I wish I had taken a picture of the big bus, which was my ride last week from Port au Prince to Montrouis on the coast. There are many ways to travel along the coast. There are tap taps, which are small public conveyances made from Toyota size pickup trucks. These are painted in bright colors and Bible verses. Ten or twenty people cram inside or hang off the back and “tap” on the roof when they want to get out. While they are very inexpensive, I would have needed several to get out to Montrouis.  There are private taxis. And there are the big buses. These are discarded yellow school buses. They all look as though they were the last to survive a demolition derby. On the roof they are loaded with hundred pound sacks of charcoal, oversized luggage, cases of water and soda, stacks of mattresses and usually several goats tied together in a knot of terror. Inside are easily 100 or more people with bags and luggage and small animals. There are always three to a seat; the aisle is full and several folks sit on the steps. Two people sit in the driver’s seat. They emit black smoke, pass on the right or left and have little or no ventilation.

The private taxi is 100 to 150 dollars worth of air-conditioned comfort and privacy with a licensed driver. The big bus is an hour of white knuckled travel with the great unwashed. My choice was clear.

I paid my 225 haitian gourdes (about $4.50) and got the last spot in a front seat of a big yellow bus named Meme Lamour. ( They are all named similarly: Even Love, Grace Eternal, Jesus Saves or Good God. I suppose these are the thoughts of frightened passengers as they face certain death on the highway.) This was good because I was getting out before its first scheduled stop at St. Marc, a port city to the northwest of Montrouis. To my left was a nice woman eating her dinner of rice and beans from a styrofoam box. To my right was a chicken.

The bus appeared impossibly full and ready to roll when I boarded. But what do I know? Little by little the aisle filled with an additional 20 travelers. Two women sat on the steps. One lady wanted to ride in the doorway but the driver drew the line. “Madame,” he said, “if you ride there you will die.” Okay then.

When the bus was no longer able to accept another ounce of passenger or product the floor show began. First up was a woman with a basket of crackers and cookies. “Di gourdes, di gourdes, di gourdes,” she sang. Only ten gourdes for packets of Nabisco foods. Next came the evangelizer. He took quite a bit of time pushing his way up the aisle preaching to the faithful and exhorting the faithless to come to Jesus. The show took a bit of a turn in tone with the next performer. He was a man down on his luck in need of finances for a doctor. He said he was unwell, had no job and hoped to get a few coins from the good people on the bus. Not an unusual story and I think most turned a deaf ear. Suddenly the nice woman next to me screamed and covered her eyes. I looked up at the speaker and saw that he had lifted his shirt to reveal a horrible long tumorous growth protruding from is naval. Poor guy, he left without much help from anyone. All the while vendors were banging on the windows trying to sell us cold drinks and food to enjoy while watching the show. The finale was a pretty songstress selling little books of inspirational music. She took the time to sing a couple of the hymns so sweetly and melodiously that she actually made a couple hundred gourdes. I was happy that the best was saved for last.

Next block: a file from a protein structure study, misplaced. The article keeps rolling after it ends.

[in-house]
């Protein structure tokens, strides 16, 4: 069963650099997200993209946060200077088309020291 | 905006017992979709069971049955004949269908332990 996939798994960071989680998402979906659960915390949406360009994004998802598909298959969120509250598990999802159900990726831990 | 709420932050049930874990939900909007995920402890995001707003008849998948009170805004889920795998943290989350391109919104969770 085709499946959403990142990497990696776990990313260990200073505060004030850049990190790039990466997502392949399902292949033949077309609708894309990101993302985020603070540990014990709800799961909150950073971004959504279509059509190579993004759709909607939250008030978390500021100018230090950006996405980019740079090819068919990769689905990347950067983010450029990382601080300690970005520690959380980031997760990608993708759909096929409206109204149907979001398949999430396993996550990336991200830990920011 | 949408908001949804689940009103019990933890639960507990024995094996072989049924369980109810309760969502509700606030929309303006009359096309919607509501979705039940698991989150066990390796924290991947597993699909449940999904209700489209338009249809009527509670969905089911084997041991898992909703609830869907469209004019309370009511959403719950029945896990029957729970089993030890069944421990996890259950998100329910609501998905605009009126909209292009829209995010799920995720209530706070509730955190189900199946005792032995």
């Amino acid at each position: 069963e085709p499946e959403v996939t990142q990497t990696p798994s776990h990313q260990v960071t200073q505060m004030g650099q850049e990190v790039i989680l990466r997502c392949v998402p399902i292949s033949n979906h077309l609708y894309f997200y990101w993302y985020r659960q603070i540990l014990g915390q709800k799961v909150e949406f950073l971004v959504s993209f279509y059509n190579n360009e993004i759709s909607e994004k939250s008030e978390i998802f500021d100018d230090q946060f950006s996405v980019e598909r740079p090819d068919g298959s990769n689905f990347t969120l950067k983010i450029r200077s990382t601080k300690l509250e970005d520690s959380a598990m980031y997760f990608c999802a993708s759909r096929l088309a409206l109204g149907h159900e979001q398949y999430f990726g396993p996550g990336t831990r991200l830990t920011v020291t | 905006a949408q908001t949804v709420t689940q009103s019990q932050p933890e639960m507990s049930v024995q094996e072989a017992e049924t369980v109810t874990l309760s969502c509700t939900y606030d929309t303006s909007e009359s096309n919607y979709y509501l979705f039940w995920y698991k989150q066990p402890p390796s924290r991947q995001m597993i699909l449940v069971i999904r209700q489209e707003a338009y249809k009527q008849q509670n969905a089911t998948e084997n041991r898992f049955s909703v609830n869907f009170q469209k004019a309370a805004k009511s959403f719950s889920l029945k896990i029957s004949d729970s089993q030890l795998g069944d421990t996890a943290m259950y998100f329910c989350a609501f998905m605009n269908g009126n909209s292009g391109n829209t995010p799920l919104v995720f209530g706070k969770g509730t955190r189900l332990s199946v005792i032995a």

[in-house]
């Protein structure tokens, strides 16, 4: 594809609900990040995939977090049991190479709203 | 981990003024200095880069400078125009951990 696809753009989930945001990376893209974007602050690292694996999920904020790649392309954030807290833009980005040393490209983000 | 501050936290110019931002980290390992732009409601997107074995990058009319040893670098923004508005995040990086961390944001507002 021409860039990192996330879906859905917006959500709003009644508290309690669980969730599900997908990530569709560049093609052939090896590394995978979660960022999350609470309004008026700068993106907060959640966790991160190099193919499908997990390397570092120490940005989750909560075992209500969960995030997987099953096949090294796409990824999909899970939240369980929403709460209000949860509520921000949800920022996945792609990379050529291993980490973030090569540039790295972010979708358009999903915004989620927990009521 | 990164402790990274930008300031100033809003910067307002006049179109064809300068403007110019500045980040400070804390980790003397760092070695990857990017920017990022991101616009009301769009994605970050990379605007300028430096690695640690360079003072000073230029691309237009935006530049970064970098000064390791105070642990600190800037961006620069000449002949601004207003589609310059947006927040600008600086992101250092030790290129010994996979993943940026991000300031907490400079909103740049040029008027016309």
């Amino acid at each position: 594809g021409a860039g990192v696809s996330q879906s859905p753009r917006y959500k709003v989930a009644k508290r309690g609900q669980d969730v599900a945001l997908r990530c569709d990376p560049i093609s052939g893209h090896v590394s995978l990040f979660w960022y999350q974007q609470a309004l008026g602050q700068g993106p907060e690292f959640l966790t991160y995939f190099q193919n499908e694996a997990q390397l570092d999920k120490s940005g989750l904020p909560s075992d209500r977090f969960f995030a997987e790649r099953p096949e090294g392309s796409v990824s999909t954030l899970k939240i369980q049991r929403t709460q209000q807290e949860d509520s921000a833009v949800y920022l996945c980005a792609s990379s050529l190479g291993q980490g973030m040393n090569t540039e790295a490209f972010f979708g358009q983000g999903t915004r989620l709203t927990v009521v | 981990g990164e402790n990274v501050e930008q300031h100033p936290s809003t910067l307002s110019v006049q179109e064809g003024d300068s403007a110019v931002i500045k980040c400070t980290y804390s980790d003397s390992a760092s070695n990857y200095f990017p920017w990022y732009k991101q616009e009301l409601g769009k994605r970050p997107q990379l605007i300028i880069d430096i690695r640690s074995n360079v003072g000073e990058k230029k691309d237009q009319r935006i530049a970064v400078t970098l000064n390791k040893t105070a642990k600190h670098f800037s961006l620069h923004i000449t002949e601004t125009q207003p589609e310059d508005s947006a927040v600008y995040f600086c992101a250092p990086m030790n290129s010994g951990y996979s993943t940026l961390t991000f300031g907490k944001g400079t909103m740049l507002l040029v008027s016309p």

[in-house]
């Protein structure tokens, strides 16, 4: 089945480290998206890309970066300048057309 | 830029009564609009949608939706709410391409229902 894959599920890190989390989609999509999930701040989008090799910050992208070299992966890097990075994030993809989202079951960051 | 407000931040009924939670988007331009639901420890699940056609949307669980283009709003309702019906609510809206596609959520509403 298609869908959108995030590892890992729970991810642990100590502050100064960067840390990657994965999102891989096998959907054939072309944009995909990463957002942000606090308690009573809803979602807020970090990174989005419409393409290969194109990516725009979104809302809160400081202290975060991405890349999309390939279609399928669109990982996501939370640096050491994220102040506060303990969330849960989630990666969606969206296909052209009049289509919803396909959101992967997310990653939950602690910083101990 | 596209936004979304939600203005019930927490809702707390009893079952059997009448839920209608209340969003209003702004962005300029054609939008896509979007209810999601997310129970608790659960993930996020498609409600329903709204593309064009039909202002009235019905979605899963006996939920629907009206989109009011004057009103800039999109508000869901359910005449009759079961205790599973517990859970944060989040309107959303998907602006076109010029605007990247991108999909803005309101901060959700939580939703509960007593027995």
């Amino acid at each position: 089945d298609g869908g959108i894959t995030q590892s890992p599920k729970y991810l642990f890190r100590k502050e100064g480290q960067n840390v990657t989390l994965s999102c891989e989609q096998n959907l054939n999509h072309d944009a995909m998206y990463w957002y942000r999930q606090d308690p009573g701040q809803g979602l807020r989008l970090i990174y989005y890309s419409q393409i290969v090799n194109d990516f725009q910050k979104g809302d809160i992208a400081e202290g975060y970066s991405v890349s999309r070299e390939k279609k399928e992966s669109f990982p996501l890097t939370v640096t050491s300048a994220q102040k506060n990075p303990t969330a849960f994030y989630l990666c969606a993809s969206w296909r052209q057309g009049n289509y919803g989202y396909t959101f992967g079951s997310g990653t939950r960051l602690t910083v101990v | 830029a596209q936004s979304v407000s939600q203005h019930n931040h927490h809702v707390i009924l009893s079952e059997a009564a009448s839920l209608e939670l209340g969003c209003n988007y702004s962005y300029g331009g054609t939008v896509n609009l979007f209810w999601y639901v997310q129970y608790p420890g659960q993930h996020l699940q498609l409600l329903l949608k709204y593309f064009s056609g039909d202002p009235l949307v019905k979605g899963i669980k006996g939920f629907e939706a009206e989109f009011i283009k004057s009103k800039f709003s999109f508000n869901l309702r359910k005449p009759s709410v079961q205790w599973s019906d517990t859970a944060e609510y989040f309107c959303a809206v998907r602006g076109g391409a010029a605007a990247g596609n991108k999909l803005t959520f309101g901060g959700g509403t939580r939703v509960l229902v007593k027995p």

By now I’d been on the bus for about 40 minutes. When it actually started on its way I had almost forgotten that we were supposed to go somewhere. The ride out to Montrouis was comparatively  uneventful. Our bus being so overloaded went at a fairly slow speed. Most other vehicles overtook us. A few dodged in ahead of us within split seconds of being hit by incoming vehicles, but that was as close as we came to danger. When there was  blokis, a traffic jam, in Cabaret, our driver deftly navigated around it as though he were driving a Ferrari. In Montrouis he pulled over in front of a shop to let me out. My back pack and bags had been shoved under several seats, but no worries. Another passenger told me he’d hand them down to me one I extricated myself from the bus. He gently tossed them out to whitey. I thanked him and the driver, waved good bye to the nice lady and the chicken (who I think enjoyed the singer as much as I did) and walked down to the sea.

hn1763 3715 haiti overcrowded bus road jeremie third world country developing world nation less economically developed

 Here is a look at a bus very like mine.

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Ydson Update

Perhaps, cher zanmi yo, you are wondering why I was traveling from Port au Prince last week. Little Ydson was with his school teacher, foster mom and foster brother in Port au Prince; he’s really getting to be well travelled. His foster brother Jeansly had an appointment with a cardiology team and so Ydson came along. I watched Ydson Sunday night and Monday while the rest of the group was at the special pediatric cardiology clinic. He is wonderfully well cared for, growing and as dear as ever. He slept, ate, had a bath–just like old times. He even came grocery shopping with me. I miss him everyday, but I look forward to many more visits.

YdsonUpdate

Ydson with the school director, Heather, from Footprints of the Son.